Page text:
Cancer associated malnutrition: prevalence of cachexia, sarcopenia and impact on treatment outcomes, survival and health related quality of life

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Cushen, Samantha J.
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University College Cork
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Malnutrition, sarcopenia and cancer cachexia (CC) are prevalent among cancer patients and can have detrimental effects on clinical outcomes such as quality of life (QoL) and overall survival. Cachexia is associated with lower tolerance for chemotherapy, which limits the total dose that can be delivered, the number of symptomatic responses and any survival advantage that might be accrued. Moreover, for the majority who do not respond, cachexia may be exacerbated by systemic chemotherapy, thus increasing the net symptom burden experienced by patients. The multitude of interactions between cancer location, treatments, nutritional status and QoL has never been thoroughly explored in an Irish cancer cohort. The objectives of this thesis were to further understand nutritional status, especially body composition in ambulatory cancer patients and determine the relationship between nutritional status using different assessment criteria and QoL, chemotherapy toxicity and survival among cancer patients undergoing chemotherapy. Results aimed to identify baseline factors that may be predictive of poor outcome, toxicities to chemotherapy and disease-free and overall survival. This thesis broadly divides into two sections. The first section (Chapters 3 & 4) focuses on improving our knowledge of the nutritional status of Irish cancer outpatients using a cross sectional study design. A study of 517 patients referred for chemotherapy was conducted using computed tomography (CT) imaging (body composition) and a survey that documented oncologic data, weight loss (WL) data and QoL data. We revealed that a significant proportion of Irish cancer patients undergoing chemotherapy experience unintentional WL over the previous 6 months (62%), sarcopenia (45%) and CC (43%), and the distribution of WL and nutritional risk were associated with site of primary tumour and treatment intent. Patients that had sarcopenia, nutritional risk, or CC had significantly reduced functional abilities, more symptoms and adverse global QoL. In the second section of this thesis (Chapters 5 & 6) the potential link between developing toxicity to antineoplastic regimens in patients with sarcopenia was conducted by way of retrospective studies. A retrospective serial CT analysis defined the prevalence of sarcopenia in patients with metastatic renal cell carcinoma (mRCC) and metastatic castrate resistant prostate cancer (mCRPC), which was then correlated with dose limiting toxicities of sunitinib and docetaxel respectively. Sarcopenia was prevalent in patients with mRCC and mCRPC, was an occult condition in patients with normal/high BMI, was associated with less treatment days, was a significant predictor of DLT in patients receiving sunitinib and a significant predictor of neutropenia and neurosensory toxicities in patients receiving docetaxel. This thesis attempted to address the underlying research deficiencies in Irish oncology nutritional data at national level. The findings from this thesis have implications for the planning of cancer care interventions and indicate that further research is required to improve nutritional screening, in particular for CC and sarcopenia, in the hope that timely intervention can improve both patient-centered and oncologic outcomes.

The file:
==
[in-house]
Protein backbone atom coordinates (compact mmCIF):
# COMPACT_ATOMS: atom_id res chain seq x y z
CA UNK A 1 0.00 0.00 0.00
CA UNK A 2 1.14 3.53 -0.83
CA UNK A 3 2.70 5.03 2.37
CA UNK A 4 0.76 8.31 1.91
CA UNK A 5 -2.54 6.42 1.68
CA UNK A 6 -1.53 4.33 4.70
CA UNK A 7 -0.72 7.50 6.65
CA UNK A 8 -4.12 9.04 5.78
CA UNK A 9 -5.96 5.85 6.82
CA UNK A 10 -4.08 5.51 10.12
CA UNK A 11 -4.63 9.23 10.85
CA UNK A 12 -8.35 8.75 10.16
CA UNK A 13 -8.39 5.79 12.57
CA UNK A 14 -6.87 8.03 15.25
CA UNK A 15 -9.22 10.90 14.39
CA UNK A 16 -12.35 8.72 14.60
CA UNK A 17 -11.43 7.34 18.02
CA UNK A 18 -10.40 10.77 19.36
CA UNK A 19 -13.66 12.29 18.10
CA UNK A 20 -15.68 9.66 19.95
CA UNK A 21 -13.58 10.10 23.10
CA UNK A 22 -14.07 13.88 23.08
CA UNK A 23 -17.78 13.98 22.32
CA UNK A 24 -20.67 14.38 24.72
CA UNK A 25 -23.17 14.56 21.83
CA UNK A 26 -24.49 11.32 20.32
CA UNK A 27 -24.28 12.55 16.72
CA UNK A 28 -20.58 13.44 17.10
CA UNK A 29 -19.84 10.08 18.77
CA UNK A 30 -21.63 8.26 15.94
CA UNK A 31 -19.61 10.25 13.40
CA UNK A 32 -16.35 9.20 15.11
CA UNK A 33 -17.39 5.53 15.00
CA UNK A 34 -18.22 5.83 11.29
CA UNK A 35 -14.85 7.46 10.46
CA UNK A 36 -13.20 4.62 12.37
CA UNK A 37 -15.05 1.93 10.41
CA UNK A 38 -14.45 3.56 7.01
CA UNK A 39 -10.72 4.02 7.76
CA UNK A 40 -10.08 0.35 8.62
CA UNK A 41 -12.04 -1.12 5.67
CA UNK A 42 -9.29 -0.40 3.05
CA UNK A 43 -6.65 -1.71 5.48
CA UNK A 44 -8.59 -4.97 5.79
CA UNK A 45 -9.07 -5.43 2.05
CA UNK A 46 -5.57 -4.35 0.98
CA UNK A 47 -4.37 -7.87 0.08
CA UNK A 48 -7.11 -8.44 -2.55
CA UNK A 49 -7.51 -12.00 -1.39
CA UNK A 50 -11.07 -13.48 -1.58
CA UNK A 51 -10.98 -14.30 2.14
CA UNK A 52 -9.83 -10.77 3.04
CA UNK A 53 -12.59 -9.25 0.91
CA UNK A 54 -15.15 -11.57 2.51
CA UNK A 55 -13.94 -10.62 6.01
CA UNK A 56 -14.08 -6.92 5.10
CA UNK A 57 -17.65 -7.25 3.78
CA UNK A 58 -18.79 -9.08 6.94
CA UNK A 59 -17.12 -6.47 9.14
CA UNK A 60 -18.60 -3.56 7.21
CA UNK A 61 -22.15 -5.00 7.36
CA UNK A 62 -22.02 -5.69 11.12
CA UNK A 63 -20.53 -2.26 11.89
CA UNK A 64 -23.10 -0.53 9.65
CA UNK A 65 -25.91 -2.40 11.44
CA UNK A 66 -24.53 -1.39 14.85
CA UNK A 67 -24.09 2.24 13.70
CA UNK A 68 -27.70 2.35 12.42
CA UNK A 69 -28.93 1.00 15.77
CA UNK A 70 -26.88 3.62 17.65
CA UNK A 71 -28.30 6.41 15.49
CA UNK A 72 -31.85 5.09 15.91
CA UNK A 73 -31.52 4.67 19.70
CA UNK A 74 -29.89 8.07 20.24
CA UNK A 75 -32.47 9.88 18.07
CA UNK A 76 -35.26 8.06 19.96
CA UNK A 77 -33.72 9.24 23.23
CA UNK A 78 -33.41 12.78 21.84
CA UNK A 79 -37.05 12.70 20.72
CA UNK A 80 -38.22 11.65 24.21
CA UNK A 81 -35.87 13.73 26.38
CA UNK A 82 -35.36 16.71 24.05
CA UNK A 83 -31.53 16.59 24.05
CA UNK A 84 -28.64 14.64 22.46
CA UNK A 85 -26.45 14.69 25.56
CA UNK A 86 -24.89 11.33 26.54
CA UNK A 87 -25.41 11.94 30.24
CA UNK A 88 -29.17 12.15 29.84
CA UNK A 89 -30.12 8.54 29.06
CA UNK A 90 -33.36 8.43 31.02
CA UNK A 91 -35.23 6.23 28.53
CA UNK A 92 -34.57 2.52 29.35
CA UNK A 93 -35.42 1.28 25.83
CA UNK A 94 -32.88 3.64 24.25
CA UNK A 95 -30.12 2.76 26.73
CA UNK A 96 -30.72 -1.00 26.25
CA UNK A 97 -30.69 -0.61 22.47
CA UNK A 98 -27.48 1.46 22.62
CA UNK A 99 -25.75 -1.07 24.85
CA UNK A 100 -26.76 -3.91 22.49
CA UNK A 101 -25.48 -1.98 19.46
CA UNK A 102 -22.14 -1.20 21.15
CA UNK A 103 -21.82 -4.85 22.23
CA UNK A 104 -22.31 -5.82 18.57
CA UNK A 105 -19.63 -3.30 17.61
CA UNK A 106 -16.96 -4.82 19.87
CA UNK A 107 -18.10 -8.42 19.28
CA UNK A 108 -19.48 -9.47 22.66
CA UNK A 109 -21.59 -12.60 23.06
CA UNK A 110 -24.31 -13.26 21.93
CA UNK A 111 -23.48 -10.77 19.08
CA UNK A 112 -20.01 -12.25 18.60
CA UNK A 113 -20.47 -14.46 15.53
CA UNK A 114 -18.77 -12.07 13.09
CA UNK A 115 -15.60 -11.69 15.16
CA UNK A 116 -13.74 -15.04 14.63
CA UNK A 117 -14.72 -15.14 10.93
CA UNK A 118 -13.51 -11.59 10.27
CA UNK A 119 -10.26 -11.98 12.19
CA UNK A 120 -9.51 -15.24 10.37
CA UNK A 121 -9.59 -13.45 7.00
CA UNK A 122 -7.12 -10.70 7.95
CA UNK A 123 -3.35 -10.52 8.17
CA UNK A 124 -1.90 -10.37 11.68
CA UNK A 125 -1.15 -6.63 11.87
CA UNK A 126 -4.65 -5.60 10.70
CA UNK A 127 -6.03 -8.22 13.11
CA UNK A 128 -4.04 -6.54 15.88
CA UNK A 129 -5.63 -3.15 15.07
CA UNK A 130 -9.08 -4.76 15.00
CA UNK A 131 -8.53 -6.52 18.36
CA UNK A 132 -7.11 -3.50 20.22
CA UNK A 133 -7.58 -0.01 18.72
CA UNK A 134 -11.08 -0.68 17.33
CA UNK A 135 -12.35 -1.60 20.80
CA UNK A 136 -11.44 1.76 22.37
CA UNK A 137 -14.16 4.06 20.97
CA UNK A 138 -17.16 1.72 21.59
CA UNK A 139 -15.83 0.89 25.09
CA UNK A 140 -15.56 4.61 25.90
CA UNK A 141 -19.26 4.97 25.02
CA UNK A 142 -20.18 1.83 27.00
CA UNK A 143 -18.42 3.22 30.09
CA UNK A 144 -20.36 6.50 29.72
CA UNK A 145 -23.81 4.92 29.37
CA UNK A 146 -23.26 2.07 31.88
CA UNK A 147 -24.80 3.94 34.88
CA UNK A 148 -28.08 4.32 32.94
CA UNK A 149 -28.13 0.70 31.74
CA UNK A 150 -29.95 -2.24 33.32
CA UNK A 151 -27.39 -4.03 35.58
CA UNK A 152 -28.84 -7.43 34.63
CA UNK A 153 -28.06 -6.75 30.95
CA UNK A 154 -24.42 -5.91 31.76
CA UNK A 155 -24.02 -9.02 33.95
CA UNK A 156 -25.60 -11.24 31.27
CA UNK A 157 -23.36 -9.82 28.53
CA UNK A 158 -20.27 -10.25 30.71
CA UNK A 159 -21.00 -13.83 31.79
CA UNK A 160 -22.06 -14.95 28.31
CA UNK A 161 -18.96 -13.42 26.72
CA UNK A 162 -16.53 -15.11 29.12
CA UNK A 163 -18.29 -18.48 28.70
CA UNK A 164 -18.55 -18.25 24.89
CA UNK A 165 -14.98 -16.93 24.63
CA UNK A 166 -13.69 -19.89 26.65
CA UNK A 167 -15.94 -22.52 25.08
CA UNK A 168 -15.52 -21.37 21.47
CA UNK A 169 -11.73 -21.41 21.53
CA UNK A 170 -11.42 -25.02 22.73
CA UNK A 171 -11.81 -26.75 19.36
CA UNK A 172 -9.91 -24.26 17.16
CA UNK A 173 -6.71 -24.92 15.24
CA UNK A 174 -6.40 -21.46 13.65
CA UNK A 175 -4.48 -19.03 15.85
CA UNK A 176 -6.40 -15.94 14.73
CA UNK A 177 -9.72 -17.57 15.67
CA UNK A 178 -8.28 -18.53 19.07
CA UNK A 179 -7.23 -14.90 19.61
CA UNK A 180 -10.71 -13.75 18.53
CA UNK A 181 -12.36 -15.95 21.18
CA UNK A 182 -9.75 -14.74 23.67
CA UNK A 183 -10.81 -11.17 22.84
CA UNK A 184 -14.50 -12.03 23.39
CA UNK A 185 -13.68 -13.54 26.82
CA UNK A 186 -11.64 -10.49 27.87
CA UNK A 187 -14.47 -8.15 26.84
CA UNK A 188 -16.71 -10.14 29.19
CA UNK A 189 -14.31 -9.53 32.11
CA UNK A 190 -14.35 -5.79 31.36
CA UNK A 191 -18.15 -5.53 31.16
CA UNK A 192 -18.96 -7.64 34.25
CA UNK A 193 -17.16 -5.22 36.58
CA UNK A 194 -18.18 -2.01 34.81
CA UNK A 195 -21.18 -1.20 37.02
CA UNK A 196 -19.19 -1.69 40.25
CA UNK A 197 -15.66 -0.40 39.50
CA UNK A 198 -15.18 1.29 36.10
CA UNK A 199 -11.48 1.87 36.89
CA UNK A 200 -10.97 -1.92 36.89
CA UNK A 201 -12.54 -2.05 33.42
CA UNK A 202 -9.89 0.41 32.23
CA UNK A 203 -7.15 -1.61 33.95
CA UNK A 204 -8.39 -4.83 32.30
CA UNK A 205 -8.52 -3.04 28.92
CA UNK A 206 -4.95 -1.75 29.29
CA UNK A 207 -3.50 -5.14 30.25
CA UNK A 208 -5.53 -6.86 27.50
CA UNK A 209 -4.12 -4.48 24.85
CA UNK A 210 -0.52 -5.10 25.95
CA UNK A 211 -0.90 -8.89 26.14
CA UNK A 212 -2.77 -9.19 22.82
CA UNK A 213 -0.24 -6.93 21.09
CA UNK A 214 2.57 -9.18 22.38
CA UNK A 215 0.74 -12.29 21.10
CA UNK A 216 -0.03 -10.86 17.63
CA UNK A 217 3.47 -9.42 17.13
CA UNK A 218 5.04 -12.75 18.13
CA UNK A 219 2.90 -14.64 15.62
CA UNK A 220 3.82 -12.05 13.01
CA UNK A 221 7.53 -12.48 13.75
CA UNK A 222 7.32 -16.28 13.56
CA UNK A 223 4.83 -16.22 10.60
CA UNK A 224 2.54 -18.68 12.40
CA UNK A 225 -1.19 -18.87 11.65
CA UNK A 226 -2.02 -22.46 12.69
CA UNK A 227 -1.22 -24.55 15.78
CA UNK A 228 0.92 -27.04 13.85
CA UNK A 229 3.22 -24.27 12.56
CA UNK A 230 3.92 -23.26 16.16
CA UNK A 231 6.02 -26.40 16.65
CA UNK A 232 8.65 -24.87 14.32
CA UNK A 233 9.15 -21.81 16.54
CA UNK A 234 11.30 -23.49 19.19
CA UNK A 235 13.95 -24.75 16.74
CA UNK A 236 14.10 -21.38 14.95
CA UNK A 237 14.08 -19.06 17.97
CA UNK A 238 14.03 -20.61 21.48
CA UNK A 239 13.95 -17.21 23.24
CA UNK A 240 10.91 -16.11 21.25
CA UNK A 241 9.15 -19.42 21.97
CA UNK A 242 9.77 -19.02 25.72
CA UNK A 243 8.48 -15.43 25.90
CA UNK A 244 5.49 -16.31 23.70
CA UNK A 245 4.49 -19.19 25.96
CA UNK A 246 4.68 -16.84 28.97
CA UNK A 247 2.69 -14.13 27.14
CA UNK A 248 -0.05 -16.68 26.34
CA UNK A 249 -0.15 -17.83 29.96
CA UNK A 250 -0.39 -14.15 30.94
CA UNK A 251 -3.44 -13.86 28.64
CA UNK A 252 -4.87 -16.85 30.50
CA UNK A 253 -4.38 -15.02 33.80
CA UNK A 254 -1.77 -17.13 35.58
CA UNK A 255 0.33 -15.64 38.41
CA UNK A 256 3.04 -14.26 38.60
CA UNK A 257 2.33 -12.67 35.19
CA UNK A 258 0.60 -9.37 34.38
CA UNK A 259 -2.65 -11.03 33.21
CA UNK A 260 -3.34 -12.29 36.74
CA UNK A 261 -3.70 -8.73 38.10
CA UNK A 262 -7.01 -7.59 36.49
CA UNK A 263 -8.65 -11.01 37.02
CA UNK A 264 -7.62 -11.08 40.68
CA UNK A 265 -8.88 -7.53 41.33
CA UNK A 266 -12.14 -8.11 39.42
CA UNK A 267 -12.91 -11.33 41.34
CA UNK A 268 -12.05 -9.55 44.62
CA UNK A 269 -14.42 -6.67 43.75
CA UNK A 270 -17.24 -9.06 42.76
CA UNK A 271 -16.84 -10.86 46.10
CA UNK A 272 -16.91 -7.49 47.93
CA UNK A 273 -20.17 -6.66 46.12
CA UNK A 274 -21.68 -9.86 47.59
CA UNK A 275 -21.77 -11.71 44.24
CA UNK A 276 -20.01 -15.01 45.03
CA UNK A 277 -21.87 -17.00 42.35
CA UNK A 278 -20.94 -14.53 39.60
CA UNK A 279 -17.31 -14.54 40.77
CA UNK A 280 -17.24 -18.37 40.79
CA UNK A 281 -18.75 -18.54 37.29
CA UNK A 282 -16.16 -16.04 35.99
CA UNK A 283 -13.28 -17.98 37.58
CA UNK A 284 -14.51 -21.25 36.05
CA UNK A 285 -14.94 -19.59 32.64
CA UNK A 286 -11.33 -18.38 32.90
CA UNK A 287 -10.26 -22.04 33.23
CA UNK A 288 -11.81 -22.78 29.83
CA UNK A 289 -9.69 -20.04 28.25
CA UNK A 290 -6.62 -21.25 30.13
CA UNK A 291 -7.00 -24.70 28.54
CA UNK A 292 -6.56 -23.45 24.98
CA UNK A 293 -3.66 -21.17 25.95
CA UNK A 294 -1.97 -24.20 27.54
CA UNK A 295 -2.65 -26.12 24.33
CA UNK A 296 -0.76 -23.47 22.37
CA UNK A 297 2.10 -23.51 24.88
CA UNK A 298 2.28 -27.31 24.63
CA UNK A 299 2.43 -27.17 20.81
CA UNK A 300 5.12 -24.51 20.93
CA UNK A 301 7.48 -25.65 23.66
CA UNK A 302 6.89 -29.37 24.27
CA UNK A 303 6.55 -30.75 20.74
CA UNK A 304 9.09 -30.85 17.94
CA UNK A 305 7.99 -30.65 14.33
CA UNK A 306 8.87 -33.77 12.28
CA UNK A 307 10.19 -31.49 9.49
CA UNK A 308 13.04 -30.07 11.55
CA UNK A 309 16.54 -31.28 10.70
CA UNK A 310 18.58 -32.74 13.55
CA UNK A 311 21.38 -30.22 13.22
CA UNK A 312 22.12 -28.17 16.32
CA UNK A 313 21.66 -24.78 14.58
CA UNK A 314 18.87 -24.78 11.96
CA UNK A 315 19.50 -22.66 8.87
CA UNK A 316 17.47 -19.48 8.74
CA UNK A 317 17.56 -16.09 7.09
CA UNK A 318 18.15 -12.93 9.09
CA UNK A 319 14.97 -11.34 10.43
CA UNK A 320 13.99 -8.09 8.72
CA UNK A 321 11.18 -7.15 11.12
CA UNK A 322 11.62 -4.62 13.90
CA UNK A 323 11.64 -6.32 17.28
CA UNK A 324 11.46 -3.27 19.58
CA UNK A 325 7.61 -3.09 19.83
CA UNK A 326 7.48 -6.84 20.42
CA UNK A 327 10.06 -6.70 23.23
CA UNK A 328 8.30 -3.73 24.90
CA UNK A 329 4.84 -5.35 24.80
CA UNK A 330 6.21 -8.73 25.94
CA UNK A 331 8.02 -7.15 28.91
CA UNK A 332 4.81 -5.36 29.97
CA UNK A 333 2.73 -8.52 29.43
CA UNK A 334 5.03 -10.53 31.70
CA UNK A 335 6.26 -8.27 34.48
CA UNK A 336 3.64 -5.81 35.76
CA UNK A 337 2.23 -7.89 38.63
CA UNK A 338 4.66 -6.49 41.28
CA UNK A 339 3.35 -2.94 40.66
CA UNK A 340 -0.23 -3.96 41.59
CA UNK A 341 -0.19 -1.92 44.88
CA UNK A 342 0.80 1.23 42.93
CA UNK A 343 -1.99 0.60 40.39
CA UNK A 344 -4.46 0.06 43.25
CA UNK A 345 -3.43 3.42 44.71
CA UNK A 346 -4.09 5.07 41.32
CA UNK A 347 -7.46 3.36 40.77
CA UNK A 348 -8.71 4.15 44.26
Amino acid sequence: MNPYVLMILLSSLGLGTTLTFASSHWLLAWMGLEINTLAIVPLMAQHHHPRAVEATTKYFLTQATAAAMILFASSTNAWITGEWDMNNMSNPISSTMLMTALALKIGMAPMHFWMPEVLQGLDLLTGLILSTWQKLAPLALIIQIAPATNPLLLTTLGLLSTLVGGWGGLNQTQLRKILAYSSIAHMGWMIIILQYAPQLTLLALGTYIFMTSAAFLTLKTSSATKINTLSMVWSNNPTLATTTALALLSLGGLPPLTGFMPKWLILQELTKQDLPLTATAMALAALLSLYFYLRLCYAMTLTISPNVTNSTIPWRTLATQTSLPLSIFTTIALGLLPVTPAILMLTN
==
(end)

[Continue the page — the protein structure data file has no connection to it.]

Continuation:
Malnutrition , Sarcopenia , Quality of life , Cancer cachexia
Cushen, S. 2015. Cancer associated malnutrition: prevalence of cachexia, sarcopenia and impact on treatment outcomes, survival and health related quality of life. PhD Thesis, University College Cork.